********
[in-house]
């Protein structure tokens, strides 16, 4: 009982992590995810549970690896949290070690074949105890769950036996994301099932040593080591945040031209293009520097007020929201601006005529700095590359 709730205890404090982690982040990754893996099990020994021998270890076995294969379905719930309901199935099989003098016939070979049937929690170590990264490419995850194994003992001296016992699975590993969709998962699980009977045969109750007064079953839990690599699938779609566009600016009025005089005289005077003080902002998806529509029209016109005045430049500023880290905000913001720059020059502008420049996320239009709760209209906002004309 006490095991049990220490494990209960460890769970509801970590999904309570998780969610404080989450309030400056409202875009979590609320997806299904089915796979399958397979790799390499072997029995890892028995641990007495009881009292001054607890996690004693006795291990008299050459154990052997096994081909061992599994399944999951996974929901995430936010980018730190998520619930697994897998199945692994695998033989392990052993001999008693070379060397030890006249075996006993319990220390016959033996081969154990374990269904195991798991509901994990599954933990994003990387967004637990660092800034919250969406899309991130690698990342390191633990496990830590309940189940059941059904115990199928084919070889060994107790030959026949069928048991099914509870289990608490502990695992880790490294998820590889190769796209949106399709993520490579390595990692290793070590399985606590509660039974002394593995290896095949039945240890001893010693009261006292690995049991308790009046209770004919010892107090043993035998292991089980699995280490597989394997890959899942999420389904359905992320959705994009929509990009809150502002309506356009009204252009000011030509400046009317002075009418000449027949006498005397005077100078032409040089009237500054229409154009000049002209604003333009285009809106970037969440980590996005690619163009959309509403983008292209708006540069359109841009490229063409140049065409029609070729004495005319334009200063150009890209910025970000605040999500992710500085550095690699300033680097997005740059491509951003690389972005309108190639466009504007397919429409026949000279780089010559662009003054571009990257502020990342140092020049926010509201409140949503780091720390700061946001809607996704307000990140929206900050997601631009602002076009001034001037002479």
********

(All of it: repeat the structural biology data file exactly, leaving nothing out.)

[in-house]
């Protein structure tokens, strides 16, 4: 009982992590995810549970690896949290070690074949105890769950036996994301099932040593080591945040031209293009520097007020929201601006005529700095590359 709730205890404090982690982040990754893996099990020994021998270890076995294969379905719930309901199935099989003098016939070979049937929690170590990264490419995850194994003992001296016992699975590993969709998962699980009977045969109750007064079953839990690599699938779609566009600016009025005089005289005077003080902002998806529509029209016109005045430049500023880290905000913001720059020059502008420049996320239009709760209209906002004309 006490095991049990220490494990209960460890769970509801970590999904309570998780969610404080989450309030400056409202875009979590609320997806299904089915796979399958397979790799390499072997029995890892028995641990007495009881009292001054607890996690004693006795291990008299050459154990052997096994081909061992599994399944999951996974929901995430936010980018730190998520619930697994897998199945692994695998033989392990052993001999008693070379060397030890006249075996006993319990220390016959033996081969154990374990269904195991798991509901994990599954933990994003990387967004637990660092800034919250969406899309991130690698990342390191633990496990830590309940189940059941059904115990199928084919070889060994107790030959026949069928048991099914509870289990608490502990695992880790490294998820590889190769796209949106399709993520490579390595990692290793070590399985606590509660039974002394593995290896095949039945240890001893010693009261006292690995049991308790009046209770004919010892107090043993035998292991089980699995280490597989394997890959899942999420389904359905992320959705994009929509990009809150502002309506356009009204252009000011030509400046009317002075009418000449027949006498005397005077100078032409040089009237500054229409154009000049002209604003333009285009809106970037969440980590996005690619163009959309509403983008292209708006540069359109841009490229063409140049065409029609070729004495005319334009200063150009890209910025970000605040999500992710500085550095690699300033680097997005740059491509951003690389972005309108190639466009504007397919429409026949000279780089010559662009003054571009990257502020990342140092020049926010509201409140949503780091720390700061946001809607996704307000990140929206900050997601631009602002076009001034001037002479």